I think every household should keep a tub of duck fat in their fridge or freezer. The stuff is just luxurious. It’s like butter‘s bougie cousin who shows up to family functions in a fur coat and kitten heels while everyone else is in jeans and flip flops. I do understand that it’s not as widely available as it should be, so if you absolutely cannot find duck fat, just keep it a butter thing. These crispy smashed garlic and herb duck fat potatoes are a great addition to your steaks, chicken, oceanic protein, etc. They’re even fabulous on their own.
This isn’t really a “recipe”, it’s more of a technique. Why isn’t it a recipe? Because amounts will always vary. I don’t even know how many potatoes I used here, I just adjusted the amounts of fat to potatoes as I saw fit. You’ll do the same. You can do this with one potato, two potatoes, three potatoes, or 20 potatoes — it truly does not matter. Adding duck fat to your potatoes is the adult thing to do, trust me on this.
I would sit here and yap about my undying love for the potato, but we’d be here all damn day, so let’s just get into it…
Boil your taters. I’m using little baby potatoes (red and gold), but you can use larger potatoes, just cut them into thick slices or large even-sized chunks.
Once they start boiling, add a handful of sea salt. Don’t use table salt, it’s just TOO salty and yuck.
When you can easily pierce the potatoes with a toothpick or fork, they’re done.
Gently smash each potato using the bottom of a glass, a potato masher, or a fork — just make sure you spray whatever you’re using with nonstick spray to make the process a little easier. Don’t mash them to smithereens, be gentle.
Melt some butter, you’re gonna have to eyeball this amount. I used a whole stick, and it was plenty for my potatoes. I even had some left over. Add about 3 tablespoons of duck fat to the warm butter and stir til combined.
Add a generous amount of fresh chopped garlic. You could mince it, too. Doesn’t matter.
Add some fresh thyme.
And some rosemary.
And some sage (optional)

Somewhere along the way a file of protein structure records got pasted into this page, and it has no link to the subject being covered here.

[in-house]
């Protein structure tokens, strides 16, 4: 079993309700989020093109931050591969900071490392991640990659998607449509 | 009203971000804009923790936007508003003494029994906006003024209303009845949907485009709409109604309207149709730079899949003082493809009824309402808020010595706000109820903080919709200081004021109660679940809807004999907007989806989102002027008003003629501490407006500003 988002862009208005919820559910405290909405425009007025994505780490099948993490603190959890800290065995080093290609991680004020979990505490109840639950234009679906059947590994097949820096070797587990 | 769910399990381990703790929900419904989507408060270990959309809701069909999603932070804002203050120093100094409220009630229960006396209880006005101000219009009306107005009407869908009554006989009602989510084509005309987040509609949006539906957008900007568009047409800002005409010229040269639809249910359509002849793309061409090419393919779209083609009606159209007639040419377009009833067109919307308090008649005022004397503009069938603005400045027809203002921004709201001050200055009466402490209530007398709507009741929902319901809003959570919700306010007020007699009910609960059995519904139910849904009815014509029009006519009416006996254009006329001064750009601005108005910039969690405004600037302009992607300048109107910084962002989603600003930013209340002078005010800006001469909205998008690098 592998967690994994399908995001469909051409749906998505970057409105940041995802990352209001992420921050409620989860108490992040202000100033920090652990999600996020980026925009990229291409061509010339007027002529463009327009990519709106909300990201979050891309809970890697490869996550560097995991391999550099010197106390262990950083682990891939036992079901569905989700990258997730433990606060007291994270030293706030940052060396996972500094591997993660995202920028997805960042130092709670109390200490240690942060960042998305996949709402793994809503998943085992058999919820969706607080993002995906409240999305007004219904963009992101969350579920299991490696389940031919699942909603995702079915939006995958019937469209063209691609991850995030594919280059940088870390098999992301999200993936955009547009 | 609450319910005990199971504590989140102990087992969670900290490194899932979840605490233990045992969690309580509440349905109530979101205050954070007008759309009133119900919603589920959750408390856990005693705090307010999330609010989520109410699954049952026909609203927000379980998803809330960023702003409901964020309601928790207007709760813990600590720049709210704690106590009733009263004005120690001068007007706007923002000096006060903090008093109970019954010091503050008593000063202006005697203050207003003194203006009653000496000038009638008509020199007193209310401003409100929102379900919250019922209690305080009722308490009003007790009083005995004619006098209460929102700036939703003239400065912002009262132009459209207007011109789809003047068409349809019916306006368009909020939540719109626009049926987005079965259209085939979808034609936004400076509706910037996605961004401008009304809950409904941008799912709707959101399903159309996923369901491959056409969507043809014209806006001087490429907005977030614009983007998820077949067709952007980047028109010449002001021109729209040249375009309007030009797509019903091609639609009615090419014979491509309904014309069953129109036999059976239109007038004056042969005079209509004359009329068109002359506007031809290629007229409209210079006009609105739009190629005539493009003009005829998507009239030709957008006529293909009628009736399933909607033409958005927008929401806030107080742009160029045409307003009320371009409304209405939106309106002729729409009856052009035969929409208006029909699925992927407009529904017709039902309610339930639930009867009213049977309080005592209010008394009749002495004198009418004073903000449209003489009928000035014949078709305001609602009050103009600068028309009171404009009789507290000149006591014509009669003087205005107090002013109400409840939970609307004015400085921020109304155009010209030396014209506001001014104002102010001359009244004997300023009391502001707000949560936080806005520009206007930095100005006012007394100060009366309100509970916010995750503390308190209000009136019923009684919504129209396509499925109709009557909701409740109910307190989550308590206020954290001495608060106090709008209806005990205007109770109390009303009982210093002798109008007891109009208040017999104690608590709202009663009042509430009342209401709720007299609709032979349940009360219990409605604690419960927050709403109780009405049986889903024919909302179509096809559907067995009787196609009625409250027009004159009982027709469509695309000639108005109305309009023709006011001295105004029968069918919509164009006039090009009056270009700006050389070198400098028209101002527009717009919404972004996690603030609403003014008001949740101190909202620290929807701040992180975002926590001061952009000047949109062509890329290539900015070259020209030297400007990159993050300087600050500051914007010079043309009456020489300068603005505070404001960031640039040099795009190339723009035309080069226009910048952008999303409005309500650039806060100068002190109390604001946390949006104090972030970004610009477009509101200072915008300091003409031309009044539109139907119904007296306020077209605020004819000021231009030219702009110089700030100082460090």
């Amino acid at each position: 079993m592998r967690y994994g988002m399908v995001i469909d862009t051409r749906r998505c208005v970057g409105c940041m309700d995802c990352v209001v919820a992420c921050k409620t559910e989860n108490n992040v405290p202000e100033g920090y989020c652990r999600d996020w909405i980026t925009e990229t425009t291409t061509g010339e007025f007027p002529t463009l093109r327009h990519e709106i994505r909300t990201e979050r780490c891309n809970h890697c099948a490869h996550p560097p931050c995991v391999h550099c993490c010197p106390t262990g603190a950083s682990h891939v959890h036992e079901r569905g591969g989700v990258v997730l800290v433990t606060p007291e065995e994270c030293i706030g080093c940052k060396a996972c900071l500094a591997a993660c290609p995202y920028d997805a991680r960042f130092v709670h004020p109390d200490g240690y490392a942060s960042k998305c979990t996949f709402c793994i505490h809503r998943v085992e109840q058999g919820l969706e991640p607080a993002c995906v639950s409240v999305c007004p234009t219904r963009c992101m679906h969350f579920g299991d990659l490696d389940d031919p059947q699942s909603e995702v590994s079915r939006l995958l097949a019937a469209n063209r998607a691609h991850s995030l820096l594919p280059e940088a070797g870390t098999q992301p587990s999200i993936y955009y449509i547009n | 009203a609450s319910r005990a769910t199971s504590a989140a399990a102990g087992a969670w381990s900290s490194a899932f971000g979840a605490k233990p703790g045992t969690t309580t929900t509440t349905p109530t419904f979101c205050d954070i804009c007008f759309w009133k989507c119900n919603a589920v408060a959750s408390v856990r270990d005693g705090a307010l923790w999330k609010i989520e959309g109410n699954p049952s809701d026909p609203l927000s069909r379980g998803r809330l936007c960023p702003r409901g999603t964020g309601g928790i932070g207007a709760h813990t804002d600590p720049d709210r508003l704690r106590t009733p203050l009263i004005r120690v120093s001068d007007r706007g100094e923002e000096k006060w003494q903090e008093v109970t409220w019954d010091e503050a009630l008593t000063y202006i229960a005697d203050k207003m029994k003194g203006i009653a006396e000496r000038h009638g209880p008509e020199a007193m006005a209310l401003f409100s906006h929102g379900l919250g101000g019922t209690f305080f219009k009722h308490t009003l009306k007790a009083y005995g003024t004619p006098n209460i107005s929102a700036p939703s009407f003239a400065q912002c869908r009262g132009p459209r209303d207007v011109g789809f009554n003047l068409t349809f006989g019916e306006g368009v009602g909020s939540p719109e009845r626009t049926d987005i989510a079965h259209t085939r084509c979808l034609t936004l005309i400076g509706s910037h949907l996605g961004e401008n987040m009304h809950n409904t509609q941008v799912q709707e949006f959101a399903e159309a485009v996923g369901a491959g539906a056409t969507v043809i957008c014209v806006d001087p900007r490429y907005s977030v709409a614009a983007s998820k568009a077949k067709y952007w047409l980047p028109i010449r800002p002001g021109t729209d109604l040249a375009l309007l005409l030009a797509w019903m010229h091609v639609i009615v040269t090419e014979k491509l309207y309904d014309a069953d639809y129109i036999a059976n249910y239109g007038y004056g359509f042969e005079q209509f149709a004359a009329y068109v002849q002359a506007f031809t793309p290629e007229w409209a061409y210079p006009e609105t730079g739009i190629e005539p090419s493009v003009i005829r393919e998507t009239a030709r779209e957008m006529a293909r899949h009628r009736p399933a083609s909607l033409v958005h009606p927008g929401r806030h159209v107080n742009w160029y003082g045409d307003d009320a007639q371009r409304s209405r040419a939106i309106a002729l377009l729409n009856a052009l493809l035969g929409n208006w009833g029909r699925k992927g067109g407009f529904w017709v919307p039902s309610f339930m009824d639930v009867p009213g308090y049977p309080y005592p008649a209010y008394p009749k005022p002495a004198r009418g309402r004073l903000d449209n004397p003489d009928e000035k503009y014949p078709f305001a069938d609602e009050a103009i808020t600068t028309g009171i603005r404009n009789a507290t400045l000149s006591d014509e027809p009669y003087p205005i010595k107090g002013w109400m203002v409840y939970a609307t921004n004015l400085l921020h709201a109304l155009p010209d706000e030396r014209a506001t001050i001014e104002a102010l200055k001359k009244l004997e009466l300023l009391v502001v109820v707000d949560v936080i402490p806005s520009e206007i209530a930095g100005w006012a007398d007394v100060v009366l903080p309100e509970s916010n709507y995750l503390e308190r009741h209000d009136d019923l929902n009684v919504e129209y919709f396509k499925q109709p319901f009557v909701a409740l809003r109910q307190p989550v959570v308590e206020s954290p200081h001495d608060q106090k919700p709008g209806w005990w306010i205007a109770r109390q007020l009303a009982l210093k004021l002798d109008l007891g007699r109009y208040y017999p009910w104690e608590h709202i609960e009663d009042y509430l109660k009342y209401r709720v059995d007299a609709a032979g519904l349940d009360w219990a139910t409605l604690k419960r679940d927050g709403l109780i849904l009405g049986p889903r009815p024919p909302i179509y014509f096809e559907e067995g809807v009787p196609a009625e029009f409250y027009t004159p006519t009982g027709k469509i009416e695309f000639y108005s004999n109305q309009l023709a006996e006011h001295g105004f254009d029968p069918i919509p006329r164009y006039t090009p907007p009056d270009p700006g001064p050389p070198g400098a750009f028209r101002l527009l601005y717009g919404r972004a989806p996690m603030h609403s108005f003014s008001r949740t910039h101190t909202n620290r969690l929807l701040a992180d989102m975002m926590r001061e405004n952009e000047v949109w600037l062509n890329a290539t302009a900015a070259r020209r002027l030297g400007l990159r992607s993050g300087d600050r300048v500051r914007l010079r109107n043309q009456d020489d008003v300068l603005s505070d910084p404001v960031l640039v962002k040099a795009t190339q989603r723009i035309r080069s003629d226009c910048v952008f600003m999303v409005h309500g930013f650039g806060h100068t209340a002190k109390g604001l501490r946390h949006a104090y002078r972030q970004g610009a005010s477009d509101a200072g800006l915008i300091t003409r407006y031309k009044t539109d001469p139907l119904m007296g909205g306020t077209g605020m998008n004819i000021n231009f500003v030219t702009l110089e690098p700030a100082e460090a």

Finally, add some salt and pepper to season it — if using unsalted butter.
Stir to combine.
Spoon a little of the butter/duck fat mixture over each potato. Don’t drown the potato! Just enough to coat it with a thin layer. Roast them for about 15-20 minutes or until edges are golden brown and crispy.
Once they’re crispy, add a generous dusting of freshly grated parmigiano reggiano cheese. You could use pecorino too. Don’t use the “dusty” cheese, make sure you grate it yourself, it’ll melt better.
Pop these under the broiler just until the cheese melts and turns a light toasty brown, about 2-5 minutes.
They’re beautiful, and taste amazing. You will more than likely have leftover duck fat butter, so cover it up tightly and use it for another day. Although I used silpat to roast these, I recommend you don’t. You want the bottoms to get nice and crispy as well, so avoid using anything that can deter that. You could use foil instead if you’re adamant about easy clean up.
Preheat oven to 450 degrees. Line a baking sheet with foil, or leave un-lined. Spray the bottom with nonstick spray, set aside.
In a large pot, cover potatoes with cold water by 2-3 inches. Bring to a boil over high heat. When the water starts boiling, add a generous amount of sea salt (do NOT use table salt, it’s too salty). Reduce heat to medium-high, keep pot uncovered, and allow potatoes to boil until fork tender – about 20-25 minutes.
Meanwhile, melt butter, and add duck fat. Stir to combine until duck fat is melted. Add garlic, thyme, rosemary, sage (if using), salt and pepper (if using unsalted butter). Stir until combined, and set aside.
When potatoes are fork tender, drain and let them cool about 5-10 minutes. Place potatoes on your lined/unlined baking sheet. GENTLY smash each potato using the bottom of a glass, a potato masher, or fork until potato bursts open and creates a craggy surface. Spoon a little of the duck fat butter mixture over each potato. Roast for 15 to 20 minutes or until each potato is golden brown with crispy edges and bottoms. Remove baking sheet from oven and shave fresh cheese over each potato. Turn on your broiler, and pop them back into the oven until the cheese melts and is lightly toasted.
If you’re not using baby potatoes, I recommend Yukon Golds for this recipe because they keep their shape better. You could also use Russets if you prefer. Simply chop them into large chunks prior to boiling.
If using salted butter, watch how much additional salt you add to the finished potato (taste them first).
If you cannot find duck fat, you can use one whole stick of butter instead.
Cook Time:45 mins
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